Population-based cancer registration and the Punjab Cancer Registry


 Population-based cancer registration
and the Punjab Cancer Registry

Dr. Farhana Badar
Biostatistician and Cancer Epidemiologist
Shaukat Khanum Memorial Cancer Hospital and Research Center, Lahore.

Cancer registration is about systematic collection, storage, analysis, interpretation, and reporting of data on cancer. Cancer registries are of two main types: hospital-based and population-based. Hospital-based registries record information about patients diagnosed and treated in a particular hospital with each hospital having its own hospital-based registry. The main purpose of such registries is to contribute to patient care by providing readily accessible information on patients. The data are used mainly for administrative purposes and for reviewing clinical performances. However, for epidemiological purposes, such registries cannot provide measures of occurrence of cancer or trends in a defined population. A step beyond setting-up a hospital-based registry is a population-based registry, which is considered to be a great public health achievement, as it reflects a joint effort on the part of professionals representing different facilities of a region to establish a registry of this kind. In contrast to hospital-based registries, population-based registries monitor the frequency of new cancer cases diagnosed in a specified population, living in a geographically demarcated area, over a specified period of time and produce statistics on the occurrence of cancer in the population. This assists in providing a framework for assessing and controlling the impact of cancer in the community; thus, the emphasis is on epidemiology and public health.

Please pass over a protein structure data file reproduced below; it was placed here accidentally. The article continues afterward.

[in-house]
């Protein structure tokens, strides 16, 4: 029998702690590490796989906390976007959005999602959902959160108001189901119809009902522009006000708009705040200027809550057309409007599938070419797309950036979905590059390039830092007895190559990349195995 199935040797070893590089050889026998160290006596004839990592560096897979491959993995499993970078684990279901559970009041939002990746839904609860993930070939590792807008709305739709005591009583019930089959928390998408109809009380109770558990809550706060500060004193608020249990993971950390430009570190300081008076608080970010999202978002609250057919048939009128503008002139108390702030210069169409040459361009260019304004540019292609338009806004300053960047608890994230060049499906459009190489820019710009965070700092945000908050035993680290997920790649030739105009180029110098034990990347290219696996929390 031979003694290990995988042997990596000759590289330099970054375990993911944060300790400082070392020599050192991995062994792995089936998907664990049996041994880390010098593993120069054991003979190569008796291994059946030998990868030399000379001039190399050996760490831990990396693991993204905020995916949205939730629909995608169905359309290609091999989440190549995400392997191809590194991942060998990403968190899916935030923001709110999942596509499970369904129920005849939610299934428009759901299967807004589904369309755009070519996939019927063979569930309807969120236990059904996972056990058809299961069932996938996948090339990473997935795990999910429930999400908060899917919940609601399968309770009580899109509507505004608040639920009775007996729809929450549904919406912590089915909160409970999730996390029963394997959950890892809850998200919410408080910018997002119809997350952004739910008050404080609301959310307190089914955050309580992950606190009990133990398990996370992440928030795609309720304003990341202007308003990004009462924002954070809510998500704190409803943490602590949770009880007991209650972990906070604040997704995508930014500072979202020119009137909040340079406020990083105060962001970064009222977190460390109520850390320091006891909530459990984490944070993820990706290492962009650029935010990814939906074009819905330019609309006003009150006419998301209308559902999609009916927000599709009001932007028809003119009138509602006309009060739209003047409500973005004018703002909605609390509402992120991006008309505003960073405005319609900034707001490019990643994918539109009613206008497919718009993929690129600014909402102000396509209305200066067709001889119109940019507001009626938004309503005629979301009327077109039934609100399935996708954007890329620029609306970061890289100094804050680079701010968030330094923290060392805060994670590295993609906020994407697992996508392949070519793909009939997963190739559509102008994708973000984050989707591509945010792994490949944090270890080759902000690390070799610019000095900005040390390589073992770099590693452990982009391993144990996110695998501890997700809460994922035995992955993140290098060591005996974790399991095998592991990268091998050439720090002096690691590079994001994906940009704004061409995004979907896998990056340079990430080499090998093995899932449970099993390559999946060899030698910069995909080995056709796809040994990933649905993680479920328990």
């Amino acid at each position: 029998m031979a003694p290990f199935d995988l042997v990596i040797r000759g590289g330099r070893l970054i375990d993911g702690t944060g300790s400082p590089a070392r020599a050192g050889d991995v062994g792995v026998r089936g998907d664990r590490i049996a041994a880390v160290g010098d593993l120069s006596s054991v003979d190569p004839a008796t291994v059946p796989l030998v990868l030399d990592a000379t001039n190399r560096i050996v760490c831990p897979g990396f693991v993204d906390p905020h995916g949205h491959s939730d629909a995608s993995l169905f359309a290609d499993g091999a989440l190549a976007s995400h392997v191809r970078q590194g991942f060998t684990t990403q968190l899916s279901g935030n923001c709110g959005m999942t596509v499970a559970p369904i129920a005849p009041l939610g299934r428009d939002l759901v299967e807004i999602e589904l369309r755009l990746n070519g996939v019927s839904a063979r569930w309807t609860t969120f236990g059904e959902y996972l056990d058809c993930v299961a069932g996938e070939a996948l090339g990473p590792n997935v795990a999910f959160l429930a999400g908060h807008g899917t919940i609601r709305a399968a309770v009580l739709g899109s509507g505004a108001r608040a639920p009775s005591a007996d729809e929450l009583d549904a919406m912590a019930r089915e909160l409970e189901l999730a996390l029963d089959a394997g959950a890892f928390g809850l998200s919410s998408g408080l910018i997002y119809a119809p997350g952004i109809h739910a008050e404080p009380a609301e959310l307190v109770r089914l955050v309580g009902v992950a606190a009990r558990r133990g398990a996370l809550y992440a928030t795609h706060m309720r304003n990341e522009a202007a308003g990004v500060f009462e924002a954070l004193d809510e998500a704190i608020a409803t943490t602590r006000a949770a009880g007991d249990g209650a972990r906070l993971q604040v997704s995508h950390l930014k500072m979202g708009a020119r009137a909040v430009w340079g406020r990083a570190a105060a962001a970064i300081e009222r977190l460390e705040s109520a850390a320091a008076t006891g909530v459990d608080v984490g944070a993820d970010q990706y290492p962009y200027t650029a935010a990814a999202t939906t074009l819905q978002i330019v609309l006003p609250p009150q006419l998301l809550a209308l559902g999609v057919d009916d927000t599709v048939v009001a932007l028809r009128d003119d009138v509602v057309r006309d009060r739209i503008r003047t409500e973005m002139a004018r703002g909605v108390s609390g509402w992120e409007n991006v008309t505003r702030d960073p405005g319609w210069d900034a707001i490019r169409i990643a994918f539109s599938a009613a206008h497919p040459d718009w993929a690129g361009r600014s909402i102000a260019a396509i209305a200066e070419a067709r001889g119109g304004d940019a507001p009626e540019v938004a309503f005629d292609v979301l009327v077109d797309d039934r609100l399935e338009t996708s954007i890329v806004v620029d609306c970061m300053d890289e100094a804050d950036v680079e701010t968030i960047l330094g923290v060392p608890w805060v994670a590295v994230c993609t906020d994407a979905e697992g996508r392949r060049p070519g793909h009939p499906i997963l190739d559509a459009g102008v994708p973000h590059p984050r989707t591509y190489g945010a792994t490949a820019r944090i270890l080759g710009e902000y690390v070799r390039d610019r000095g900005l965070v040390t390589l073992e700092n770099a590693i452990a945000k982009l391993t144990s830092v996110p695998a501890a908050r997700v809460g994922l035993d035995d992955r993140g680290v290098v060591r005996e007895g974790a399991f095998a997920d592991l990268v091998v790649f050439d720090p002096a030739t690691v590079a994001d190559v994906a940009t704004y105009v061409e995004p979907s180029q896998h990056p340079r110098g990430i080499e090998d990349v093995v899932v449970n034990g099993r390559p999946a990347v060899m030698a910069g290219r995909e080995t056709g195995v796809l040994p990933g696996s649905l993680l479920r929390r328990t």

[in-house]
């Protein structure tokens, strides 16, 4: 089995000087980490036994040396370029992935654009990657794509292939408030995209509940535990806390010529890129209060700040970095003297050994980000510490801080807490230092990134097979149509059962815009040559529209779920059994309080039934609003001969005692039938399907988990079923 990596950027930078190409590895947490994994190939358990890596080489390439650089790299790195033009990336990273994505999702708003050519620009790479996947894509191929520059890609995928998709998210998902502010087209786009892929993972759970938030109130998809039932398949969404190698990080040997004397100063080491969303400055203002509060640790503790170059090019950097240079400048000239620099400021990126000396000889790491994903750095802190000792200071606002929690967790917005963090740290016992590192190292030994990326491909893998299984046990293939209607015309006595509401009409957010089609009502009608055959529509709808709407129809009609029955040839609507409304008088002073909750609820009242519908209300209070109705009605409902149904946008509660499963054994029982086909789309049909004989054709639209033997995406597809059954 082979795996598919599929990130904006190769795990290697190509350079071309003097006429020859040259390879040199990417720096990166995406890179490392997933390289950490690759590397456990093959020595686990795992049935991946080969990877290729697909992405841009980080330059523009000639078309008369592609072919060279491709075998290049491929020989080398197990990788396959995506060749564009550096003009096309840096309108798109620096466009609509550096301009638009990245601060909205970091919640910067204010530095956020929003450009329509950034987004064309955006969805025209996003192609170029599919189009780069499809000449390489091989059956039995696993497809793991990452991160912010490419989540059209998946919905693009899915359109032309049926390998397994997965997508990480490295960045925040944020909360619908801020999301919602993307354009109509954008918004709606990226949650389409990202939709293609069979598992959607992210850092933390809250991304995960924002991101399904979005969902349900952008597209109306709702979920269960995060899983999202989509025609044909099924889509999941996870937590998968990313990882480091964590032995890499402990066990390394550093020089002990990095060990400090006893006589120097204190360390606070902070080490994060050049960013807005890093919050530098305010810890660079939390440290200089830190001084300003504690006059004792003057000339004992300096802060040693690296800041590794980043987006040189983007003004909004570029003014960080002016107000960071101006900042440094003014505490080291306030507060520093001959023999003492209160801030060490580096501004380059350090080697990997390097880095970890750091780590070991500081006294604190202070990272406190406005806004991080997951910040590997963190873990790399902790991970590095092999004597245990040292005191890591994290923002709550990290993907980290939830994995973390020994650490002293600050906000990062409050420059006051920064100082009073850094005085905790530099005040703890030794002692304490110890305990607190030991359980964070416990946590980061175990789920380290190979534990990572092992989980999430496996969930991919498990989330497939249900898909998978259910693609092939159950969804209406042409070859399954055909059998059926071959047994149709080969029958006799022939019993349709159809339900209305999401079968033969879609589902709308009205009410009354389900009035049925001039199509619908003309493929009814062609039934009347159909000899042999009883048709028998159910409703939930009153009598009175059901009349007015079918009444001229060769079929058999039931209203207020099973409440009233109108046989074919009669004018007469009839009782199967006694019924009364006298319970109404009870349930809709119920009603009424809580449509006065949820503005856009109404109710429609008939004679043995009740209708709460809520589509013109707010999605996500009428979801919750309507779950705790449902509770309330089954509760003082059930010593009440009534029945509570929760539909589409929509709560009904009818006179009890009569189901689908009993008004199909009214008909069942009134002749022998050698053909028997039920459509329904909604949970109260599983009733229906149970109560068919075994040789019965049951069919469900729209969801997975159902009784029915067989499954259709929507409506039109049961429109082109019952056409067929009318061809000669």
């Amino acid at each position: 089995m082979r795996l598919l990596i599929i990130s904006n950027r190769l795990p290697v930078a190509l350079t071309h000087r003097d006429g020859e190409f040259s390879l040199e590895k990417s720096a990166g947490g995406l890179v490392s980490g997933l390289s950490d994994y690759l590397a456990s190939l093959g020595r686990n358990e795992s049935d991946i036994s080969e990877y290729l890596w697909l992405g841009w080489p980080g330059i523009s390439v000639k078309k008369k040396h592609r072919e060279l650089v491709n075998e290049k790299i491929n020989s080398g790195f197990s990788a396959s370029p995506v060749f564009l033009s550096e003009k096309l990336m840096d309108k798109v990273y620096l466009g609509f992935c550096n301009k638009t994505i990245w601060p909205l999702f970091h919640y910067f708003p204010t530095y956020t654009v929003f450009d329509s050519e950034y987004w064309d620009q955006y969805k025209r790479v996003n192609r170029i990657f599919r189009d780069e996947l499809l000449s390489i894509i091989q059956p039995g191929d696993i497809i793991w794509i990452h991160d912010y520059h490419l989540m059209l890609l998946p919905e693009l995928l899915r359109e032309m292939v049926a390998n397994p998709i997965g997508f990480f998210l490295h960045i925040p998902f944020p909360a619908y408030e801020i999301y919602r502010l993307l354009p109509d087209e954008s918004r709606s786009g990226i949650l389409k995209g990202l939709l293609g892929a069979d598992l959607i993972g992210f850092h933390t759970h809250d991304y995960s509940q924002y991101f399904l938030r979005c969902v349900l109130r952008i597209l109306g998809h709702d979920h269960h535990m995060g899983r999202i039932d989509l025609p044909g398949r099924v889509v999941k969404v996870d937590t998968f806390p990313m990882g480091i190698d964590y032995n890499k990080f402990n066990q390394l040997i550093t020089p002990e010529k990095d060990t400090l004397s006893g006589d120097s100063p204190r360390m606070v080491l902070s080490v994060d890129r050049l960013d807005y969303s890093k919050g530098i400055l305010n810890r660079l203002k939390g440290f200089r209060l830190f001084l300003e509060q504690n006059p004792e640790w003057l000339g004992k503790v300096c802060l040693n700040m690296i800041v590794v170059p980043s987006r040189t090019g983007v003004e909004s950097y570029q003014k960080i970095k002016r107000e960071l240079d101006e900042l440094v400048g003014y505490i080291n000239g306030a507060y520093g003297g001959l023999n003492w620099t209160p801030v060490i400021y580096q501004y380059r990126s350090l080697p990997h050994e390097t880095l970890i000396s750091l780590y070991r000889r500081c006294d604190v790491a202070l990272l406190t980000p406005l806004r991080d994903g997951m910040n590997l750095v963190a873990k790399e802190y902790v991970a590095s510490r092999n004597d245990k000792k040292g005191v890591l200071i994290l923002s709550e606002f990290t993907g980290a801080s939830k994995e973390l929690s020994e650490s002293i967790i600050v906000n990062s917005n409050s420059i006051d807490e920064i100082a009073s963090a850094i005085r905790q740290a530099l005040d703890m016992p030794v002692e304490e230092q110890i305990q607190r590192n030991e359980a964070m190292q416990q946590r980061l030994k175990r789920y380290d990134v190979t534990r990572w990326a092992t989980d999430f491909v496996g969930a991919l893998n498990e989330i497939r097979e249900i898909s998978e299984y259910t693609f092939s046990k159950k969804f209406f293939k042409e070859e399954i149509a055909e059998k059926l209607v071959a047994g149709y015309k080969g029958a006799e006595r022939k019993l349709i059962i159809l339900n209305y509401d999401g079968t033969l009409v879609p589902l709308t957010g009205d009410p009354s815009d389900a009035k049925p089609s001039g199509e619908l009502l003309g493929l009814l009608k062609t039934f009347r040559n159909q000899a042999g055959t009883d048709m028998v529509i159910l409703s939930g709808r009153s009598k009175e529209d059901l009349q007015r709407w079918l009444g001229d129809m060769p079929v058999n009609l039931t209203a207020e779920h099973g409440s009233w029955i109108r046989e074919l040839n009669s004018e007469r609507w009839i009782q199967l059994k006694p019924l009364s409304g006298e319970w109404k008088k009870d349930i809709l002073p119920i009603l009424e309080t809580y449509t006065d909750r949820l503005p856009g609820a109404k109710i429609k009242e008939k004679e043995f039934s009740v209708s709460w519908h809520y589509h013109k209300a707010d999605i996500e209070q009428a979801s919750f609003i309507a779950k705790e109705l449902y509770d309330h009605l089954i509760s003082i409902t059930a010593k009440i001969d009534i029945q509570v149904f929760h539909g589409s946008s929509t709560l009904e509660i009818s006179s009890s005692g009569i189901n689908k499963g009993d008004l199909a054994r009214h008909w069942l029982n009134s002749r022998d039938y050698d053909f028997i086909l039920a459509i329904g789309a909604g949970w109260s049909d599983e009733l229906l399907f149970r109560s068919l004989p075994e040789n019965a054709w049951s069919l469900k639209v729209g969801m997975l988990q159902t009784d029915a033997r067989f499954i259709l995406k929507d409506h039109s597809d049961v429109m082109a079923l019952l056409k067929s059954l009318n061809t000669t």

For population-based cancer registration, data are captured, by the cancer registry staff, from different sources as hospital and laboratories. Data are collected both on the demographic features of the patients and clinical characteristics of the disease and are based on the minimum data requirement standard set by the International Agency for Research on Cancer IARC), a sub-office of the World Health Organization. The method of data collection can either be through active collection or passive reporting. Active collection involves registry personnel actually visiting  different sources and abstracting the data on special forms. Passive reporting involves health-care workers completing the notification forms developed and distributed by the registry or sending copies of discharge abstracts to the registry. A mixture of both the procedures is usually adopted by most registries of the world. In certain countries, notification of cancer cases is mandated by law, although this does not necessarily ensure completeness. Although, in Pakistan, the reporting of cancer is not a requirement by law, we cannot ignore the importance of having a cancer registry in any part of the world. In the absence of a proper cancer registry, we can neither ascertain the cancer incidence or trends, nor can we conduct suitable research that can help us in taking appropriate measures toward the diagnosis and treatment of this disease.

In our part of the world, the Punjab Cancer Registry (PCR) was set-up in the year 2005 by an enthusiastic group of professionals, who realized the importance of cancer registration in the country and took it up as a challenge to establish the Registry. When they started working on this project, the only recognized population-based cancer registry in the country was the Karachi Cancer Registry, representing Karachi South district and being managed by Dr. Yasmin Bhurgri. Dr. Bhurgri passed away in January 2012 and since then, there is no information publicly available as to who is taking care of the data she collected. Despite that, it is hoped that her work is being carried forward.